Monday, April 3, 2017

How to Make a Pellon Sample Ring

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If you’re like me and never know which Pellon interfacing to use for a certain project, this nifty sample ring just might be the answer.  I noticed that there is one at Joann’s Fabrics, hanging on the Pellon rack.  I searched online for one and couldn’t find one.  I was even willing to buy one.  Alas, I decided to make one myself.  It was really simple.

Materials you’ll need:

Tools you’ll need:

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First, I went to the Pellon website and downloaded the pdf for the instructions of the interfacing that I have on hand, which are 8 different interfacings. Then I opened each pdf in Adobe Photoshop and cropped and saved them as jpg.  I opened Microsoft Word, and set the page size to 4.5” x 5” with a 0.2” margin on all sides, except the top, which is 0.25” margin.  I added the images to the document, cut 5” pages from my heavyweight copy paper, and printed them. For your convenience, you can download the Microsoft Word document here, or the pdf version here.

I trimmed the pages so that they would all be 4.5” wide, by 5” tall. I then covered them, both front and back with Duck Peel & Stick Clear Laminate that I purchased at Walmart. (This is the only one I have found that is truly clear, just like the laminating sheets.)  I used my trimmer and gave them a  1/8” border all around them.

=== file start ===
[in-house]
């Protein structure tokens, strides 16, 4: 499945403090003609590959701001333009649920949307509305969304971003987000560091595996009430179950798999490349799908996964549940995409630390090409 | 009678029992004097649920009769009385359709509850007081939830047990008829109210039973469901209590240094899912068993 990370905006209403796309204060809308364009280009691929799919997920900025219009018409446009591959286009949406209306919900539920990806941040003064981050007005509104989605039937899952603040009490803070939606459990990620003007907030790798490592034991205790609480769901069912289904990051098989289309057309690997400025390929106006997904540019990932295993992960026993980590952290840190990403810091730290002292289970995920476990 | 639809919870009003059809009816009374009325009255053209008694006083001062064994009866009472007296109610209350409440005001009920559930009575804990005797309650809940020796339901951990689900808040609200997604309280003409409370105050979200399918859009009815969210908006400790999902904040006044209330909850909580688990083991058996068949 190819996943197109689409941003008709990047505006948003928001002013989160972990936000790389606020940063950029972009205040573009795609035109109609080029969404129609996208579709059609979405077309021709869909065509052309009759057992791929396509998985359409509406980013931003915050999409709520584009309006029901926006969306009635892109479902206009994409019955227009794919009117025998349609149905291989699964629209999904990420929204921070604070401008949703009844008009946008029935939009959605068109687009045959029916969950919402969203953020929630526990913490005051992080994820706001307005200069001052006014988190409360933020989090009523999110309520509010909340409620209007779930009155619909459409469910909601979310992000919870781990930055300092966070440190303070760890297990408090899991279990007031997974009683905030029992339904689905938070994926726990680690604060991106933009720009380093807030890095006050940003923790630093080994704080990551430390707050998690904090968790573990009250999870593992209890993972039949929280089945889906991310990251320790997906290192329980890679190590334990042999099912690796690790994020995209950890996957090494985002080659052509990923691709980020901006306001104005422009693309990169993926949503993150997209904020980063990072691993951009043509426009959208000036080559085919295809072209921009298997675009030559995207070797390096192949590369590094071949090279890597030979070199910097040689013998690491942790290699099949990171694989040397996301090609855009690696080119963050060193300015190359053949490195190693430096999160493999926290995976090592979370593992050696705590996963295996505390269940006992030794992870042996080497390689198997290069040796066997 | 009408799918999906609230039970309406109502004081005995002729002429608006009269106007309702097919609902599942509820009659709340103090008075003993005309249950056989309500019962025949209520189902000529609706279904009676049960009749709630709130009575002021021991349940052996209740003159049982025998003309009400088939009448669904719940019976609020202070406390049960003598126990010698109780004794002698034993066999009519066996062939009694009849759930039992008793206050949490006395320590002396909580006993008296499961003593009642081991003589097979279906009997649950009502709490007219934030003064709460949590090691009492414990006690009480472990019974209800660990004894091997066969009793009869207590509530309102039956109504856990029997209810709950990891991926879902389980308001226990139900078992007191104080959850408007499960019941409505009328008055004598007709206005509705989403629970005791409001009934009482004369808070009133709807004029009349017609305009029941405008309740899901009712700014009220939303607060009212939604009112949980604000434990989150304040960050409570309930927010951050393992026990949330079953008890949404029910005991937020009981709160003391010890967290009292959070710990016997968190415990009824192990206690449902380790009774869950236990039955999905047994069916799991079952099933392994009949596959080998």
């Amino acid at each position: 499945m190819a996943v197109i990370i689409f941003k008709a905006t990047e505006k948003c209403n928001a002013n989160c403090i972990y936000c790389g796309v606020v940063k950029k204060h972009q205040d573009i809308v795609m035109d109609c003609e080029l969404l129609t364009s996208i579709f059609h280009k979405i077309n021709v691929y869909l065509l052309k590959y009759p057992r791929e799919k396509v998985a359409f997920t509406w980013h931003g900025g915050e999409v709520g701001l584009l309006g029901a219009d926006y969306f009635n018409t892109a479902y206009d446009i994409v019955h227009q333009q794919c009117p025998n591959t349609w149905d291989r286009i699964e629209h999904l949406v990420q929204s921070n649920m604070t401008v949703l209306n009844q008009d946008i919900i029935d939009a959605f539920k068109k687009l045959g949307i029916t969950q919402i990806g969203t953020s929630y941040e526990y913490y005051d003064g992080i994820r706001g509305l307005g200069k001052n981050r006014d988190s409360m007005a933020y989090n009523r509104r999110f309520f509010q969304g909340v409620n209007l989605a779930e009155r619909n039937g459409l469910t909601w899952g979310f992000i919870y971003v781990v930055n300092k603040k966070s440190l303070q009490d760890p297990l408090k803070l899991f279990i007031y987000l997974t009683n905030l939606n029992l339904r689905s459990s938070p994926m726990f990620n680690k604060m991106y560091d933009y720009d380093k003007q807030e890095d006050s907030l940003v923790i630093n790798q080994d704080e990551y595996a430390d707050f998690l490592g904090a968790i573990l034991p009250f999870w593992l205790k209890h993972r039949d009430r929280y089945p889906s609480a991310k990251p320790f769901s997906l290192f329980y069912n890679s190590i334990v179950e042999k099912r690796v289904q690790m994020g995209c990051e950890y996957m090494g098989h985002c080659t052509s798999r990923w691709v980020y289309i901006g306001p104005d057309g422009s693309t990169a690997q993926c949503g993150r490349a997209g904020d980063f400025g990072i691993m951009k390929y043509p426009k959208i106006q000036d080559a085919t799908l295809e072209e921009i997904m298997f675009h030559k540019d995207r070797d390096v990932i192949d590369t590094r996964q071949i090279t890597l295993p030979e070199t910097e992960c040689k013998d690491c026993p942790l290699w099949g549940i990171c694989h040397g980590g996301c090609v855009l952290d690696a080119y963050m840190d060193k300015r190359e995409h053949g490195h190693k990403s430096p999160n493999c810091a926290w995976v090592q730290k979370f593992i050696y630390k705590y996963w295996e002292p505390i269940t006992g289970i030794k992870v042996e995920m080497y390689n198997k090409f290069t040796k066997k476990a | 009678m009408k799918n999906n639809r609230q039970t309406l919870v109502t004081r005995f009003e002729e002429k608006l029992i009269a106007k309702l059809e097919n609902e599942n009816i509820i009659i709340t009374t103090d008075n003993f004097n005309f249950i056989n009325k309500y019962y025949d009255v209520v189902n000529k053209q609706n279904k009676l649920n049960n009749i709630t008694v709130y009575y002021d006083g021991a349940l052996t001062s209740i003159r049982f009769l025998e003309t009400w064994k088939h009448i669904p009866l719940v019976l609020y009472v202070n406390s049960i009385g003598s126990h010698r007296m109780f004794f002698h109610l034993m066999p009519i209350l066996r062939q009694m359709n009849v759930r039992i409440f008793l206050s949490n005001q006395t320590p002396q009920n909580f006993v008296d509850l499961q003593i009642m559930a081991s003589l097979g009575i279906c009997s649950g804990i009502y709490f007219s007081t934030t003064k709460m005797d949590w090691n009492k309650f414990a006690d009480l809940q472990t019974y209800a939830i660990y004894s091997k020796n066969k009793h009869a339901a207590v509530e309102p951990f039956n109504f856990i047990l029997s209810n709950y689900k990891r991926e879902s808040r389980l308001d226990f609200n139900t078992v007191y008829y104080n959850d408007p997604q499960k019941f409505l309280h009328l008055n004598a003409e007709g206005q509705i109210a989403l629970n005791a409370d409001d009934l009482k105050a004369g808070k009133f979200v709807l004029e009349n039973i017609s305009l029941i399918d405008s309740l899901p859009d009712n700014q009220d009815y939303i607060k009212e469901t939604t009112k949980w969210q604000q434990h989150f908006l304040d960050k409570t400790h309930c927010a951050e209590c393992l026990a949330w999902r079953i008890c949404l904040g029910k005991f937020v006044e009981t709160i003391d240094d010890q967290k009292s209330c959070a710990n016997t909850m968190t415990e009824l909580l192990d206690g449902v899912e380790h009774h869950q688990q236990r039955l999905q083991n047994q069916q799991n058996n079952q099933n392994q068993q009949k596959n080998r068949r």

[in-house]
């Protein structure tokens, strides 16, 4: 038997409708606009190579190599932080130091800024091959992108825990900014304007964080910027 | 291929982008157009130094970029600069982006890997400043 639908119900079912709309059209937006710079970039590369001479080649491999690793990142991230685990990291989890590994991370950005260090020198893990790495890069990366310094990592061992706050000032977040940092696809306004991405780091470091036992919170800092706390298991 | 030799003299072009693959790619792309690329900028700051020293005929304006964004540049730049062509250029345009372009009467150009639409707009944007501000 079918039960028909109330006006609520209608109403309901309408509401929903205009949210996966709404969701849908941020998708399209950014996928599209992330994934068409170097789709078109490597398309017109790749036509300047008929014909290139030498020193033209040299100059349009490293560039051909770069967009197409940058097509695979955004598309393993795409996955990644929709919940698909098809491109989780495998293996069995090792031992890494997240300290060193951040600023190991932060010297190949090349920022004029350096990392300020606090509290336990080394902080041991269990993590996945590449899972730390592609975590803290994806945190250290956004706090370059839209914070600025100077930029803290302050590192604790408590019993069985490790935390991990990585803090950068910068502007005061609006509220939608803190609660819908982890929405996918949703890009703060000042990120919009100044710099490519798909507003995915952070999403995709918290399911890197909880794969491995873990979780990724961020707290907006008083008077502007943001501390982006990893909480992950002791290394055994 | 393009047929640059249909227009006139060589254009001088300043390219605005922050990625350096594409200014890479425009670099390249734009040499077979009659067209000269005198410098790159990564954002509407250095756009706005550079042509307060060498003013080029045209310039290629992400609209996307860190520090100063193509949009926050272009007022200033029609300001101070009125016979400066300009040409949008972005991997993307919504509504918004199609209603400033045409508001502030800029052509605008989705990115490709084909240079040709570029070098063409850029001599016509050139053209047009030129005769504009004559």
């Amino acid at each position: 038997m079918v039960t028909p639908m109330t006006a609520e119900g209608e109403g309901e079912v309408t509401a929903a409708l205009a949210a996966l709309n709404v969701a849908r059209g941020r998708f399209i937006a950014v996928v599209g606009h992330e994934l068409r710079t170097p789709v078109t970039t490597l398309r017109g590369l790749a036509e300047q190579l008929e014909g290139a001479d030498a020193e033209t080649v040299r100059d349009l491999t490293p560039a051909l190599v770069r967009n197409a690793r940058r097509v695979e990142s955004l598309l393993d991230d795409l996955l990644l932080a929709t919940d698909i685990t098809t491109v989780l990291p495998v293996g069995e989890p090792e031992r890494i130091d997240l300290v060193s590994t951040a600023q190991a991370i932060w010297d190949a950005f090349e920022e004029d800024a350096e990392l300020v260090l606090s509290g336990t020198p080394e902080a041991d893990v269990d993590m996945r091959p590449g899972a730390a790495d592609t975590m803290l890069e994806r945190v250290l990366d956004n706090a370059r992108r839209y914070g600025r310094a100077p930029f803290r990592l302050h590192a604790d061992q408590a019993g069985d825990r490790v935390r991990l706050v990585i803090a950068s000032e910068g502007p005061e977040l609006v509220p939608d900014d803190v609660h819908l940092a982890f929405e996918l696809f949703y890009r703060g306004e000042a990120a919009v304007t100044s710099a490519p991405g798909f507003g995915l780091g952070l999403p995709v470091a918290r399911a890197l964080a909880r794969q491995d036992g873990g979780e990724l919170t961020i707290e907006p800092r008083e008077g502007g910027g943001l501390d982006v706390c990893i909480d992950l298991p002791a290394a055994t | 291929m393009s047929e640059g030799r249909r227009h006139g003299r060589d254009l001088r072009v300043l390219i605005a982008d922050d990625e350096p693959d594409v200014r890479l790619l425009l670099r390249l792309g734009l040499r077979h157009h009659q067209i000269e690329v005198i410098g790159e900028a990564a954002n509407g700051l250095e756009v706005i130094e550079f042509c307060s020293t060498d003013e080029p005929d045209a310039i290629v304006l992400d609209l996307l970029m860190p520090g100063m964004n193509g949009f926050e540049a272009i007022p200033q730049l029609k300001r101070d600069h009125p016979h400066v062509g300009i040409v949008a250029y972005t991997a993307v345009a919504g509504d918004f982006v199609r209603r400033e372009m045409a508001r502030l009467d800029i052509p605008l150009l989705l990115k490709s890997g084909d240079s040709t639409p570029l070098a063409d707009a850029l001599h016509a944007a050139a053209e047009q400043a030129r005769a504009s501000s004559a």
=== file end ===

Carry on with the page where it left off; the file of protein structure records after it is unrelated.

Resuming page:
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Then I cut two squares out of each interfacing, and squares out of fabric.  (I only cut one from the flex foam and Peltex since they are very thick.) I ironed a piece of fabric on one of each kind of interfacing. This is so that I can see how the interfacing looks without fabric, and with fabric.  Then when I have interfacing without a label, I can easily go to my sample ring and see which interfacing it is.  And I can see how stiff it will be on fabric, so I can choose the right interfacing for the project.

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Then I measured and marked the center, about 3/8” from the edge of the laminate and used my Eyelet Plyers (with the die base and cone punch in place) to punch a hole in it.

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I used that hole as a guide, and punched a hole in each sheet, interfacing, and fabric.

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Then I made a sandwich with the directions sheet on top, interfacing in the middle, and fabric with interfacing on the bottom. I placed the eyelet on an awl and slipped it through the hole.  The awl makes it go into the eyelet easily.

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Then I used my Eyelet Plyers (with the splitting punch and holder in place) to crimp the eyelet. *Make sure you follow the directions. My plyers have a plastic piece that is supposed to be flush with the top (front) of the eyelet.  Putting it on the bottom (backside) causes the metal from the eyelet to go into the plastic.

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Then I put them all on a Book Ring.  Now I can easily go through it and pick out the right interfacing. And it will be easily enough to add more.

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